The Cairn ruling reveals why India wants to shut the chapter on retrospective tax adjustments

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The Cairn ruling shows why India needs to close the chapter on retrospective tax changes

In 2012, as Minister of Finance, Pranab Mukherjee introduced a retrospective amendment to the Income Tax Act in the budget to overturn a ruling by the Supreme Court in favor of telecommunications company Vodafone. The aftereffect can still be felt. Recent reports suggest that in September the government could challenge an international arbitration award in favor of Vodafone that the retrospective amendment is in violation of the investment treaty between India and the Netherlands. Separately, another arbitral tribunal earlier this week concluded that the government’s decision to tax Cairn Energy was in violation of the India-UK investment treaty. As a result, Cairn received $ 1.2 billion in damages.

According to Mukherjee, his cabinet colleagues held the retroactive tax poorly. The then oppositional BJP criticized this as a symptom of “tax terrorism”. However, once in office, no party seems willing to refrain from making this harmful decision. After all, the September arbitration gave the government enough time to close the chapter on it. The result of maximum government and rash governance will be reputational damage if there is an opportunity to attract investment from companies looking to relocate production lines out of China.

The story began when Vodafone indirectly acquired its Indian telecommunications assets from Hutchison Telecommunication in 2007. The tax department blamed Vodafone for ensuring that the payment was not withheld. The matter snaked to the Apex court, which ruled in Vodafone’s favor. The retrospective change that followed opened a can of worms. During the NDA regime, the tax department tracked Cairn Energy and even sold its related stocks. Consequently, in this case the arbitration tribunal will have a financial impact on the treasury.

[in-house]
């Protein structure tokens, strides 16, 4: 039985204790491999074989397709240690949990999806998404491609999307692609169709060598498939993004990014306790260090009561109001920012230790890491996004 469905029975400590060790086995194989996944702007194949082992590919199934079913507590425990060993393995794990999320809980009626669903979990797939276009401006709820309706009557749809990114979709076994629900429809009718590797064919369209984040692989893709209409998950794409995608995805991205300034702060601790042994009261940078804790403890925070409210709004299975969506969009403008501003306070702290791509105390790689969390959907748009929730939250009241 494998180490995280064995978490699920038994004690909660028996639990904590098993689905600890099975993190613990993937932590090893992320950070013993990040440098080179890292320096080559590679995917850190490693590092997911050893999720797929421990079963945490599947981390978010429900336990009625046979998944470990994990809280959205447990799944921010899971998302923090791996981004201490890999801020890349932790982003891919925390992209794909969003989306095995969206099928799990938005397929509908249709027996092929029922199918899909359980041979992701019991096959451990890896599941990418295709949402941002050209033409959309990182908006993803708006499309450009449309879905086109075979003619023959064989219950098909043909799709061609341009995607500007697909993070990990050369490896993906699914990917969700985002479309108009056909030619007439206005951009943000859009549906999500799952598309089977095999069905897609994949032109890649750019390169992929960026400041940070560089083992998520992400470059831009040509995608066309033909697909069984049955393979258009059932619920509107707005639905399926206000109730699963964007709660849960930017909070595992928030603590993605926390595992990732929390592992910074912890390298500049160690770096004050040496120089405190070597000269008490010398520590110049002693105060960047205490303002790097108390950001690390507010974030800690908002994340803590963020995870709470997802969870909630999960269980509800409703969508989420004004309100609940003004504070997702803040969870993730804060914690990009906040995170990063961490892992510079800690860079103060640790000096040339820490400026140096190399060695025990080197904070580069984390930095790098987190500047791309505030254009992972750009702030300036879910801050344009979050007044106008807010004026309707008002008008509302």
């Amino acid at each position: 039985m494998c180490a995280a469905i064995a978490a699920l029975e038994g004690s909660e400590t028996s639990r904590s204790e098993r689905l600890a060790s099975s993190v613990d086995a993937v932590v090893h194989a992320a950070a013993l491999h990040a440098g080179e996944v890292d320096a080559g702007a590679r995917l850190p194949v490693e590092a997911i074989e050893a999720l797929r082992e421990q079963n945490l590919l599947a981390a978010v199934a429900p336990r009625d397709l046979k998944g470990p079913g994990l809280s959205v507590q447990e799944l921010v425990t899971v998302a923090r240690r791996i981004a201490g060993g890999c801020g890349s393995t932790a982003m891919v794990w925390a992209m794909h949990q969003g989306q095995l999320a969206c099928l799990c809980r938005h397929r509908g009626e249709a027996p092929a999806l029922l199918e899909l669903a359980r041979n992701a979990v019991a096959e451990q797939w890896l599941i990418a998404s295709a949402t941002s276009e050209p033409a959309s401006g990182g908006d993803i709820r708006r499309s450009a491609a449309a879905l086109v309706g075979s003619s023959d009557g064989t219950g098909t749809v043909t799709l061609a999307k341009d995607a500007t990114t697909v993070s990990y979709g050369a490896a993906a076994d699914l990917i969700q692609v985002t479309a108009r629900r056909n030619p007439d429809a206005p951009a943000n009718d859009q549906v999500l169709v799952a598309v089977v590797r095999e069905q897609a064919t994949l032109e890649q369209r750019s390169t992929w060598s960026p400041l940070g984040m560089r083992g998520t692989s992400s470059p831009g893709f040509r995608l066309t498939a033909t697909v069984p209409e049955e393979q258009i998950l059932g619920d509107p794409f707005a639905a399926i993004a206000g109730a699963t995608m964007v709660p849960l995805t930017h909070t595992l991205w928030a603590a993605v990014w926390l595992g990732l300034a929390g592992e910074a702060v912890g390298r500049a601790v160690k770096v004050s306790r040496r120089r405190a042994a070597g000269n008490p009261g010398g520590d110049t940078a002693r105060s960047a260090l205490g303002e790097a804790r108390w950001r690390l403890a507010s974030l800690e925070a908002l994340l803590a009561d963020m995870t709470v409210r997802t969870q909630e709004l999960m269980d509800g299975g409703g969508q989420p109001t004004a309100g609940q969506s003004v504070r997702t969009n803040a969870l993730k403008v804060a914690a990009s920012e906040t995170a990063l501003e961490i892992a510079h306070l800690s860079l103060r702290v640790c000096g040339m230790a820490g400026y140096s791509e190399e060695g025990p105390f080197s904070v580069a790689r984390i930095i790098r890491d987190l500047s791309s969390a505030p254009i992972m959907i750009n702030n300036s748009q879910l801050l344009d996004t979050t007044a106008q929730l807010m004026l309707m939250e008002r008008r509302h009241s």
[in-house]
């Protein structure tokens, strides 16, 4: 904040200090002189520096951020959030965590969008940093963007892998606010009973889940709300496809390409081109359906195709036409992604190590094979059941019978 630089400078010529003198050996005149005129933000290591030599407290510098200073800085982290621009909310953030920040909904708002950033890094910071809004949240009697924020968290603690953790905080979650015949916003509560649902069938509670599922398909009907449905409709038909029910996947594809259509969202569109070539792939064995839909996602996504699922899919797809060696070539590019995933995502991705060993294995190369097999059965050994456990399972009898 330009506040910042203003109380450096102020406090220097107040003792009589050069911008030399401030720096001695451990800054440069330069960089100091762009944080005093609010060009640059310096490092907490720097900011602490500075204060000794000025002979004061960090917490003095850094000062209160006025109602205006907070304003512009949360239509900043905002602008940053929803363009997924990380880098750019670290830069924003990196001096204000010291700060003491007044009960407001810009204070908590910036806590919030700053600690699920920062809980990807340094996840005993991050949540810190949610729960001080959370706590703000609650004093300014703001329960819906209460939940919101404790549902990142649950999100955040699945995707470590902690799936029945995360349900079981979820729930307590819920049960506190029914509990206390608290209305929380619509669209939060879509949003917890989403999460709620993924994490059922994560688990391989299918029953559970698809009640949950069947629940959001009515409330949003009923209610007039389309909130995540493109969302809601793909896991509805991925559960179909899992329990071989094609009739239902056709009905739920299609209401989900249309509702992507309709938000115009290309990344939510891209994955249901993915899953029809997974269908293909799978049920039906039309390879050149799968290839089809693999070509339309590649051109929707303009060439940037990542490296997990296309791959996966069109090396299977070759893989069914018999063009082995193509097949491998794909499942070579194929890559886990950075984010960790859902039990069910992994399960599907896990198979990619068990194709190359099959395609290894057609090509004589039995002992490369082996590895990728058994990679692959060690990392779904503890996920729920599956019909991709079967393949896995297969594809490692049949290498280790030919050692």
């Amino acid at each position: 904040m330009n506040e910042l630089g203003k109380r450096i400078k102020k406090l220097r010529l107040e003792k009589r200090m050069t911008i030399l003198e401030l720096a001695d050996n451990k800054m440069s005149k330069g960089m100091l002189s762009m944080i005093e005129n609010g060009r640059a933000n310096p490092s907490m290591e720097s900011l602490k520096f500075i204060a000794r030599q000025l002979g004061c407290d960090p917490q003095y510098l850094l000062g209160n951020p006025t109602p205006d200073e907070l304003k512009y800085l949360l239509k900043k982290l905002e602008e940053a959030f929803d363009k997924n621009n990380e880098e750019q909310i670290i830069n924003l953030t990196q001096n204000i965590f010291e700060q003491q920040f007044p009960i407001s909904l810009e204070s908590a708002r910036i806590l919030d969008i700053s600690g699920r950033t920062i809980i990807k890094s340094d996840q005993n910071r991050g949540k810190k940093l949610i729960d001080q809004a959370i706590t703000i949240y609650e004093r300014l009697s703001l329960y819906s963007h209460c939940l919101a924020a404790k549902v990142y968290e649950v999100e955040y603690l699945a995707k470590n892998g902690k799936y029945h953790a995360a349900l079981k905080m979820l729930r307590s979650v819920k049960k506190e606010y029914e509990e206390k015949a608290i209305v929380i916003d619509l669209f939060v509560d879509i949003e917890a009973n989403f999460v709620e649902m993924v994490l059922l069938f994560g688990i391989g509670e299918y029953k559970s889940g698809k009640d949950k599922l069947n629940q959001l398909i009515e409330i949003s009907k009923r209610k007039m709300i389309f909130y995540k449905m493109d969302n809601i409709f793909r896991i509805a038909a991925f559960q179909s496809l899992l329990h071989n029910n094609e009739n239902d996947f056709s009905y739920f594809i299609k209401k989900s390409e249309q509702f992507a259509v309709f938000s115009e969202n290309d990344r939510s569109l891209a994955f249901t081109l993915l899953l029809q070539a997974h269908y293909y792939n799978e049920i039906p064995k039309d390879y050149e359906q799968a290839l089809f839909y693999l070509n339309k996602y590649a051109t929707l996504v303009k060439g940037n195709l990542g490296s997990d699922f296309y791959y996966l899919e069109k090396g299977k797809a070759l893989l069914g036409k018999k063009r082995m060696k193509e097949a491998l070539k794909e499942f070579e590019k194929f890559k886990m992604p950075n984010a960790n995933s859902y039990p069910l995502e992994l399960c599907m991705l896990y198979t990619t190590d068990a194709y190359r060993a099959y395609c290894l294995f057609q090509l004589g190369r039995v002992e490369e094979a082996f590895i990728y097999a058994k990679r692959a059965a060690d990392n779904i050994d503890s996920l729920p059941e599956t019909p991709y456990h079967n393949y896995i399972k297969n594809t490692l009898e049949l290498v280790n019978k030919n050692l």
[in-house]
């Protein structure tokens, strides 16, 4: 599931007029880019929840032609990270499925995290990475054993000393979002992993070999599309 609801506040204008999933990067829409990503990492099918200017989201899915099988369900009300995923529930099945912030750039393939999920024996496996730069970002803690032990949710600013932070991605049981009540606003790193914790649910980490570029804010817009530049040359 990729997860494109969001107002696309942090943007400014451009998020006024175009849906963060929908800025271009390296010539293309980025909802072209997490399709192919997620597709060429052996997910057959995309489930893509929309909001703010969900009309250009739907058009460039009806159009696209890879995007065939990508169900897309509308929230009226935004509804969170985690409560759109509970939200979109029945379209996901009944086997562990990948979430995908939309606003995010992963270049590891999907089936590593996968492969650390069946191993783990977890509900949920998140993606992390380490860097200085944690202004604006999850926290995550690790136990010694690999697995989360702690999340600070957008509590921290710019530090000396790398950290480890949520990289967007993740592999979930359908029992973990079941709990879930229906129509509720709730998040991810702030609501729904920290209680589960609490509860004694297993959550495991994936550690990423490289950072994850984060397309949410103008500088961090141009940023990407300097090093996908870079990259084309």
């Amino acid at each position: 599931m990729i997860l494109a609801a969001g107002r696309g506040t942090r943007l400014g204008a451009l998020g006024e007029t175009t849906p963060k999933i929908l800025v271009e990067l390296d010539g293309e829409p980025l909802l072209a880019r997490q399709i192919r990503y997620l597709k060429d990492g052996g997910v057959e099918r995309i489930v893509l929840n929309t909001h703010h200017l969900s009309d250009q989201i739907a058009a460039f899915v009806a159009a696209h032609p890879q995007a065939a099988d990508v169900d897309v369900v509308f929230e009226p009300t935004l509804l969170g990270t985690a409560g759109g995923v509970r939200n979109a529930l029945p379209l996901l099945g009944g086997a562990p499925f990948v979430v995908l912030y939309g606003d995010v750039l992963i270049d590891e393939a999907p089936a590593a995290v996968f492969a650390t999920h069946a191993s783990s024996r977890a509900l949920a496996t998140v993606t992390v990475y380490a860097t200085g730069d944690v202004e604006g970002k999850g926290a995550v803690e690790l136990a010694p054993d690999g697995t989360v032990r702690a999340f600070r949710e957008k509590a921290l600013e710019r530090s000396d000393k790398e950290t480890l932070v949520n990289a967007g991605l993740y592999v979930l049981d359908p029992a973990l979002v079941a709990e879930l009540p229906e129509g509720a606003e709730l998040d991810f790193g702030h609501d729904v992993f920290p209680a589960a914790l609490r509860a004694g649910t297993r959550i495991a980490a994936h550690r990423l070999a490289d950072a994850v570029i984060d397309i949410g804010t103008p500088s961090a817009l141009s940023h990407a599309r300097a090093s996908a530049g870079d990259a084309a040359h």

It is wrong to view this issue as a challenge to the sovereign power of the Indian Parliament. Instead, these are companies that are investing in India and trying to enforce their rights as they believe the goal post was changed after the fact. Loopholes in tax law that allowed indirect transfers of Indian assets have been closed. Therefore, any decision the government makes today on issues dating back over a decade can only undermine investment and tax revenues. It is in India’s best interest that the government make a clean break with retroactive laws. They only add to regulatory turmoil and political unpredictability. A stable tax and regulatory environment is essential for sustained high economic growth.

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This piece appeared as an editorial statement in the print edition of The Times of India.

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